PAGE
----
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Costs of Childhood Cancer

What are the financial costs of childhood cancer?  Cancer is one of the most expensive medical conditions to treat.  You think you have the best health insurance.  But what is the financial cost when a child has cancer?  Your health insurance coverage may not be what you think it is.

Costs of Childhood Cancer

Costs of Childhood Cancer

Cancer is one of the most expensive medical conditions to treat.   Many families face major financial challenges when their child is diagnosed with cancer.  The many specialists, different tests, treatments and prescription drugs can add up very quickly.  Health insurance has out-of-pocket costs.  The copayments, deductibles and coinsurance payments accumulate from detection to treatment and for aftercare screenings.

Several studies have shown that cancer patients and survivors are more likely to have financial distress than are people without cancer. 

Cancer affects the ability to work, and that affects the ability to pay for things like food, electricity, and housing expenses, not to mention the medical bills that keep going up.  Many studies have shown that families with a child diagnosed with cancer may have to cut back on the hours they work, or leave their job completely.  Both of which can affect their health insurance coverage.

Families Living in Poverty - Cancer death rates are about 20% higher among families living in the poorest U.S. counties when compared to residents of the affluent counties.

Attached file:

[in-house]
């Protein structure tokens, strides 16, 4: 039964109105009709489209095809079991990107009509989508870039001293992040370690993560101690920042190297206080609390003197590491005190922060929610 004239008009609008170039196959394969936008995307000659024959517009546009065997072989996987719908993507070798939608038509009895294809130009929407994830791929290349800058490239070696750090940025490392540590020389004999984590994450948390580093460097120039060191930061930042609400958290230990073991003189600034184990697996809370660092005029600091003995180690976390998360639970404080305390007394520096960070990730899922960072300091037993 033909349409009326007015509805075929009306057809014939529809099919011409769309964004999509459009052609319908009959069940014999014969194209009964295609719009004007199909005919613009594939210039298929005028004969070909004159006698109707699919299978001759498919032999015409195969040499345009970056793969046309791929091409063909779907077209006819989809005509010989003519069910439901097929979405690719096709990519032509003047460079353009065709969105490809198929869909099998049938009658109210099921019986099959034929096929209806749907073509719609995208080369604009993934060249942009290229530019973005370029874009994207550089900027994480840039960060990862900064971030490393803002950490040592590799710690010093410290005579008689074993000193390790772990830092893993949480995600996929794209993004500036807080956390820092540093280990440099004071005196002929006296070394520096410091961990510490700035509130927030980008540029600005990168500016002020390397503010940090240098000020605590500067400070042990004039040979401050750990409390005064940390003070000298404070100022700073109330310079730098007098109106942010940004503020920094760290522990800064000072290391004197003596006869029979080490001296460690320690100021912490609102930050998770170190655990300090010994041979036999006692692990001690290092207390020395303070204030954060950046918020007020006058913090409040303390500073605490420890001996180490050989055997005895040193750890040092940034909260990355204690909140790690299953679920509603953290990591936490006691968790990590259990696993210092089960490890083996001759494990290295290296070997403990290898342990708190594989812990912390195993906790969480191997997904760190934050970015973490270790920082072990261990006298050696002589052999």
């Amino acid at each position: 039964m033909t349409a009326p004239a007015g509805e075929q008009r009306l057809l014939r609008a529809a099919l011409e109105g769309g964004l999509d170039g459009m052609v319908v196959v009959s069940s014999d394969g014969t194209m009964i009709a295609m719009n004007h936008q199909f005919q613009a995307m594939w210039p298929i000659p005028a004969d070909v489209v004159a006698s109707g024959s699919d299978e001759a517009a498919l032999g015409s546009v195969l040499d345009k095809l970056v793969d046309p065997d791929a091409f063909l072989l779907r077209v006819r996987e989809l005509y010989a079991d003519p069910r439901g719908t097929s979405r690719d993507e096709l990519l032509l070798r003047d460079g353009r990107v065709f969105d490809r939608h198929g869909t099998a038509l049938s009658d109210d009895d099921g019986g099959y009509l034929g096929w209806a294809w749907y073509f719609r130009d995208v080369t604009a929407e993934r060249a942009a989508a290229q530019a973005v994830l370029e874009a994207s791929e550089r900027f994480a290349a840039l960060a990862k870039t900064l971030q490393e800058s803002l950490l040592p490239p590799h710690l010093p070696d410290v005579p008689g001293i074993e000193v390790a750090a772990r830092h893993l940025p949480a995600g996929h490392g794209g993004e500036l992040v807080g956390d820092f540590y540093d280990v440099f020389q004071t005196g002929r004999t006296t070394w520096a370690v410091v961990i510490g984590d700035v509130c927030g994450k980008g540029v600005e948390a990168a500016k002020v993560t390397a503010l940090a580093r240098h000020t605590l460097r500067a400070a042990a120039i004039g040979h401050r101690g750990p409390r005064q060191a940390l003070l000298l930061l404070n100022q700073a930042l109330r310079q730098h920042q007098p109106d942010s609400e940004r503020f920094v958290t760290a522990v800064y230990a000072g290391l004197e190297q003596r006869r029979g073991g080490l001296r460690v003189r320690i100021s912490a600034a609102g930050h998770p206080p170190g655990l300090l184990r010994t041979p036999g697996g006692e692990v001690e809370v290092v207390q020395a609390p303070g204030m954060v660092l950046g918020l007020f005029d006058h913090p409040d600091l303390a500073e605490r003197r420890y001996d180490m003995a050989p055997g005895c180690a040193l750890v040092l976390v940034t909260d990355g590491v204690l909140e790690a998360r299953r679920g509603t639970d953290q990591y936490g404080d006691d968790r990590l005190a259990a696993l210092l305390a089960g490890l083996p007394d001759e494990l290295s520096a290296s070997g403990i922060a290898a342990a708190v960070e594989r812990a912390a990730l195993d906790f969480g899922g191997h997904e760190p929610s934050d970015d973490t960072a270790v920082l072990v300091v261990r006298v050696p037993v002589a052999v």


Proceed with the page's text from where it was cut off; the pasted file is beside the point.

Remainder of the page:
Costs of Childhood Cancer

There are several risks to having cancer and financial challenges.

  • Patients may not take their medicine as directed so they can save money
  • They may miss treatments due to costs
  • They may not be able to meet their dietary needs
  • Financial challenges can lead to bankruptcy leading to a lower quality of life
  • They may experience more depression and poor mental health due to the money worries
  • They may become less social

What to do about the costs of childhood cancer:

Talk.  Talk to your health care providers, including your doctor if you think the costs of cancer care could be a burden.  While it may feel uncomfortable at first, you can only receive help if people are aware that you need help.  The more your health care team knows, the more they can be your partner in your care.  They may also be able to point you to resources that may help.

Hospital social workers may be able to suggest Programs or Organizations that may help you pay for cancer treatment.

At your job, talk to your human resources department.  They can answer questions about your insurance plan.

Get help understanding the medical bills.  Talk to someone in the billing department, a social worker at the hospital.  There are also professional services to help with bills and insurance.  Patient advocates, and medical billing advocates.  Although they may charge a fee, in the long run, they may be able to save you money by managing the costs of care.

For additional information of the cost of cancer, please visit

Disclaimer:  The information in these summaries should not be used to make decisions about insurance reimbursement. More information on insurance coverage is available on on the Managing Cancer Care page.

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